Sometimes it's the little things, or How a runaway grape ruined my tea break

So I’m sitting at my desk, drinking my 9:00 a.m. Lady Grey tea, black with one sugar, and munching on some green grapes. This little break is Nancy Nirvana where I enjoy delicious fresh fruit and a wonderful lightly sweetened tea while reading my email digests, checking out, etc. Birds are chirping, the sun is shining – you get the picture.

Delicately picking my gorgeous grapes off the vine and placing them into my bow-shaped mouth (I wish!), one teeny tiny little grape came loose and bounced to the floor, rolling out of view. Unconcerned, I completed my tasty snack and then decided that I should hunt down the wayward grape before it became a little raisin in my “workspace.”

That is where the headache started.

If a large grape had fallen from the vine – I would have had that baby in the trash in about 3.8 seconds. But this smaller grape was tiny enough to roll halfway under my desk’s leg and when I went to pick it up, the little guy scooted completely under the desk leg. It refused to be coaxed out with my pen and it was quite dark so I couldn’t get a visual on the grape to assist me either.

Now a small problem became a large issue. I had to clear off my desk, explain to my boss why I was on the floor scooting my desk to the side, and using a variety of magic words to assist the whole process. I removed the errant grape, but my previous Lady Grey Tea/Grape Euphoria had completely worn off.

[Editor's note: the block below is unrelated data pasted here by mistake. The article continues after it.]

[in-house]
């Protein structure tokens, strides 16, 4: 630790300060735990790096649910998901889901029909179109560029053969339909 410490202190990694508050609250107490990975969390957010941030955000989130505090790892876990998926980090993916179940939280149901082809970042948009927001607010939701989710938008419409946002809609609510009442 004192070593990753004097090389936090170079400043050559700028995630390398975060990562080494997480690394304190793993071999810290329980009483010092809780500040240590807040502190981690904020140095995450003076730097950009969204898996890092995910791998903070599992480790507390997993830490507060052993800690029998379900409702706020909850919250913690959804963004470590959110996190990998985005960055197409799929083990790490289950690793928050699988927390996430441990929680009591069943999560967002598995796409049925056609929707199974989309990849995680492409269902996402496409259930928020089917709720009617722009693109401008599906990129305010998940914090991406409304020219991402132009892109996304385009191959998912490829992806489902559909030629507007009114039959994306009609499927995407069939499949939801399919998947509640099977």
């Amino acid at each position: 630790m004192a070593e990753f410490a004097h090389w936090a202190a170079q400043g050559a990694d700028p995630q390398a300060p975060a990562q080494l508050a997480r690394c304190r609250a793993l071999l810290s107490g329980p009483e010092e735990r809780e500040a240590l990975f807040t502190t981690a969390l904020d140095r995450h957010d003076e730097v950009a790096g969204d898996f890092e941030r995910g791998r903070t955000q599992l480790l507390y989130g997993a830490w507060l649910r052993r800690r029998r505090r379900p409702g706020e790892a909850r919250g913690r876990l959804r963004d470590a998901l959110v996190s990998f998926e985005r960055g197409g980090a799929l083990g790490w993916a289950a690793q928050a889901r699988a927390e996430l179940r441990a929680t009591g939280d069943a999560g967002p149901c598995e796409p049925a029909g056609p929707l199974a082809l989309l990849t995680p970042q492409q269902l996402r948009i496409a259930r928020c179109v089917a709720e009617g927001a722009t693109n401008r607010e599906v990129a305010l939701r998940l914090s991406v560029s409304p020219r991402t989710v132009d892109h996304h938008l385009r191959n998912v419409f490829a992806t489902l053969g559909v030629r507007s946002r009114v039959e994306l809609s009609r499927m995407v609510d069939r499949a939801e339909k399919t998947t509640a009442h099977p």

It’s amazing how sometimes the smallest things turn out to present the largest problems not only in life, but in recruiting. That one teeny tiny question you neglected to ask, that little nagging doubt in a candidate or hiring manager’s mind that you could have addressed had you known, the opportunity missed due to a mis-read of the situation, or not following up on something when you should have. If the devil is in the details, we all know that the devil can be one tiny little dude.

Sometimes the easiest fix is a small change in our behavior. Ask that one extra question, then ask another one; make yourself available after hours to address the remote possibility that a candidate gets lost or a hiring manager gets unavoidably delayed and can’t make the interview. Other times a complete process overhaul is needed to address numerous "little" issues that are hampering your success.

Putting yourself out that tiniest little bit can earn you great rewards, and it doesn’t cost much either.

Views: 86

Comment by Sally Raade on June 26, 2008 at 1:01am
Hi Nancy,

Love this post! If it was me, I would have let that grape be a raisin providing the company has janitorial services. If this happened in my home office...that's a different story. This story reminds me of things we are worry about like, did I close the garage door? did I unplug the iron? The list can go on......

When we are in the "I'm enjoying my space such as enjoying your beverage along with all the great surround sounds of birds and the warmth of the sun." it best to enjoy that time during non peak time; whatever your definition of this is.....
Comment by Rob Clarke on June 27, 2008 at 1:13pm
Great read, I enjoy your posts- so true that the little things can ruin what looks like a "sure thing", always have the courage to question reality- the answer may hurt but you always need to know. I love it when some of the junior recruiters feel like they lost the deal at the last moment or on the "goal line".......if they asked better questions and interrogated a little further they would have known the differences were insurmountable.


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